Working with Personality & Positivity
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QUEST Conference 2018 York Region DSB

Celebrate International Day of Happiness March 20, 2018!

Sharing acts of happiness with others is a healthy, fun way of celebrating happiness every day. In fact at they create monthly calendars with daily suggestions that you can follow that often include ways to share happiness . It’s a fun calendar for posting in your office or at home.

Why share happiness with others? Why not just do something for myself? Isn’t it just one more thing to add to my daily to-do list? Sharing happiness actually adds to your joy, so in essence when you share a happy act you are adding to your own happiness – as well as the other person’s happiness. Double pleasure.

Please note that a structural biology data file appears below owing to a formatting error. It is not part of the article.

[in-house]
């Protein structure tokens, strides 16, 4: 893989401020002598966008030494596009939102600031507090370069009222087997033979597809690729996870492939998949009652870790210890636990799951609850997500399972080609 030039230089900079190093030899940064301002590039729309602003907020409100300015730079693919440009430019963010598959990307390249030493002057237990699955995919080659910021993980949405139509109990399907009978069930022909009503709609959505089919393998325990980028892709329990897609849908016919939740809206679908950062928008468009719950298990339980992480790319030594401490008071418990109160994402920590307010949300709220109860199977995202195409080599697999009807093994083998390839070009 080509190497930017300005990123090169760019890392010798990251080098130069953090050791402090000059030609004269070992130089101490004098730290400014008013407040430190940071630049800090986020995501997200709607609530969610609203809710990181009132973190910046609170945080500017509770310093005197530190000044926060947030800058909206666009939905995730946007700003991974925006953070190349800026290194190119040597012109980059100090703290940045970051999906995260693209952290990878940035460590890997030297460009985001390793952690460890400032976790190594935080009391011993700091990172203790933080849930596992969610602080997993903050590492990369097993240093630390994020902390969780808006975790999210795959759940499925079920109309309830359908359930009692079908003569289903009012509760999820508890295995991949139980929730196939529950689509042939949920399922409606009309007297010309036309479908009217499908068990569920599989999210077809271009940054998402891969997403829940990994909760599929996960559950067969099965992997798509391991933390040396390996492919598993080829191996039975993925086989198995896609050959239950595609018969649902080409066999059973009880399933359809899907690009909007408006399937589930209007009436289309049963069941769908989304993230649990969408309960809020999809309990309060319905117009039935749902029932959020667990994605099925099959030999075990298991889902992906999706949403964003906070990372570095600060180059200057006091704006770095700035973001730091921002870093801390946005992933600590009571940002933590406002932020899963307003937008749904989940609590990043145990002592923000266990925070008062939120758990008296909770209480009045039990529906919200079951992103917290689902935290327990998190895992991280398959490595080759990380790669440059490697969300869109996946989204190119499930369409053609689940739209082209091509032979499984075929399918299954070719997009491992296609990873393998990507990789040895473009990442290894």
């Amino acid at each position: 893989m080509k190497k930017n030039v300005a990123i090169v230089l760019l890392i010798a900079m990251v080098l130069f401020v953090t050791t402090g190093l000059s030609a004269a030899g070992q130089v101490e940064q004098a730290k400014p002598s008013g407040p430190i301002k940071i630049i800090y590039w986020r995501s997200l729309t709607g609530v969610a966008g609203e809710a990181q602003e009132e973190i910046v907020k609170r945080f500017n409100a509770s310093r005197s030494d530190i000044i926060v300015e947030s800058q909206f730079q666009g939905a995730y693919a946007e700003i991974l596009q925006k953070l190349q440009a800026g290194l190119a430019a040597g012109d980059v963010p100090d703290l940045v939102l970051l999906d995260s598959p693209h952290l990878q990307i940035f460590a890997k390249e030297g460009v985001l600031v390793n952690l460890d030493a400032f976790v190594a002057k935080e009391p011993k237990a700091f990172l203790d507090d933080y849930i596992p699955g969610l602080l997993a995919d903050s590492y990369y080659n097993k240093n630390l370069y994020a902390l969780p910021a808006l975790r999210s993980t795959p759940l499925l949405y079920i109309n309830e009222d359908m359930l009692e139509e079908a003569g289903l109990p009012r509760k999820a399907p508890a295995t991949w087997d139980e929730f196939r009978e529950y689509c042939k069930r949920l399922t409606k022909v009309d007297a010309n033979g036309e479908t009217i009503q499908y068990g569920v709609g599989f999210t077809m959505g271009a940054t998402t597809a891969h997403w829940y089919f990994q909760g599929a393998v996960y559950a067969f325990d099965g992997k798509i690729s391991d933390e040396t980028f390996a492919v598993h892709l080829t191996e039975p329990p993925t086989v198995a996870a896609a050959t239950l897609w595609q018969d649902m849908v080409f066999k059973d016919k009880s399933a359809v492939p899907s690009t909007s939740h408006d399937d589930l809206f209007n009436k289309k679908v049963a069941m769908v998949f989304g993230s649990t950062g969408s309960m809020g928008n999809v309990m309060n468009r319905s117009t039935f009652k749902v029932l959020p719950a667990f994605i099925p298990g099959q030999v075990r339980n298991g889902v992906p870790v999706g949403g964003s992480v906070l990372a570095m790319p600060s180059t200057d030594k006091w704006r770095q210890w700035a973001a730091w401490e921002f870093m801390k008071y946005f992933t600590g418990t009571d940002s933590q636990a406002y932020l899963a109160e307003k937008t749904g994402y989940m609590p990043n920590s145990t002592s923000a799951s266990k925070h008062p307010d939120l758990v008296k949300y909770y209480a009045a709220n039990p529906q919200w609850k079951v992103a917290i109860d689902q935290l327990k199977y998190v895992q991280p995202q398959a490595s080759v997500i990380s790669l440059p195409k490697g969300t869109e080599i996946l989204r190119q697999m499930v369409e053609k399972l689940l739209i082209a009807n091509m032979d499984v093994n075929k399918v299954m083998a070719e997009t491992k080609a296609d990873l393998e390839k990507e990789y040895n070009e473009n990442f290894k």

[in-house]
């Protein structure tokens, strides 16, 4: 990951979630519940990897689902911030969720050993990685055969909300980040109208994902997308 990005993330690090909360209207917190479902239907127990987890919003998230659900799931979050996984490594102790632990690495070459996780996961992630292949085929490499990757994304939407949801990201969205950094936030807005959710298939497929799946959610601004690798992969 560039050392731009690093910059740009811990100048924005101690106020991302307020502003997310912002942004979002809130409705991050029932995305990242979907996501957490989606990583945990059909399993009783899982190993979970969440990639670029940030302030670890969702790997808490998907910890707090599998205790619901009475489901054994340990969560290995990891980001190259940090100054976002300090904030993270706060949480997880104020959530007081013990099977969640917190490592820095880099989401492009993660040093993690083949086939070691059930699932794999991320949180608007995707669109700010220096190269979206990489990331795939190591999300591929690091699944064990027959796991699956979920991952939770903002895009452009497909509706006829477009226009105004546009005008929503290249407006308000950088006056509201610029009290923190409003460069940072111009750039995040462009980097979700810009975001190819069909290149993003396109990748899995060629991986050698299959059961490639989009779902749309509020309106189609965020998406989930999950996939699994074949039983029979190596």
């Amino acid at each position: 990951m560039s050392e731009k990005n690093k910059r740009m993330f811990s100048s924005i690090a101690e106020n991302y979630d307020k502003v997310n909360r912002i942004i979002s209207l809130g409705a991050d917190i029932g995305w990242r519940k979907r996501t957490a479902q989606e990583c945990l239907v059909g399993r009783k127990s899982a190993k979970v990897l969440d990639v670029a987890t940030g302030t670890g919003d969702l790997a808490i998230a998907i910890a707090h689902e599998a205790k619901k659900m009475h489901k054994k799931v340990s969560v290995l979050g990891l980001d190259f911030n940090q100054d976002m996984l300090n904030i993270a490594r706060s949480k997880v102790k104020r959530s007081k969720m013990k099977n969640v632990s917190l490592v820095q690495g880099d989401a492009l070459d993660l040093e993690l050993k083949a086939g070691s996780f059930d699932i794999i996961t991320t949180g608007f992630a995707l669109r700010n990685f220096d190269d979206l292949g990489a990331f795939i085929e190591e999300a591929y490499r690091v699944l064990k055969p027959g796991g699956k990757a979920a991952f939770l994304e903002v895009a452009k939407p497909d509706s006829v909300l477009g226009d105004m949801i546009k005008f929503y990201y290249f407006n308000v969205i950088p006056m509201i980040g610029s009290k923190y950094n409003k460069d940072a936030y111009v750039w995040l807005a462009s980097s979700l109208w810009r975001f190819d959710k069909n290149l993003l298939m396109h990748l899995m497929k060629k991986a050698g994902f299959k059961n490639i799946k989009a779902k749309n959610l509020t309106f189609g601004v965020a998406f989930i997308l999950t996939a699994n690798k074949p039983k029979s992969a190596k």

If you think about it, you likely already do a lot of things for others. Waking your family up. Making breakfast. Driving kids/spouse/colleagues to school or work. Volunteering. Going for a walk with someone. Meeting for coffee. And the list goes on.

For me, happiness is often a colourful smoothie that I make with fruits and veggies. Sharing this smoothie with a loved one or a friend – with a bouquet of flowers on the table is truly a happy act I love to share.


Have a Happy Day!smoothie

Happy Halloween!

Early this morning we watched the parade of kids in a public school displaying their chosen costumes. As we stood in the hallway I couldn’t help but notice the adults’ joy-filled  faces as they spotted their loved one in his/her chosen character of the day. Smiles and waves from the kids reflected their joy as they paraded through for all of us to ooh and ahh over.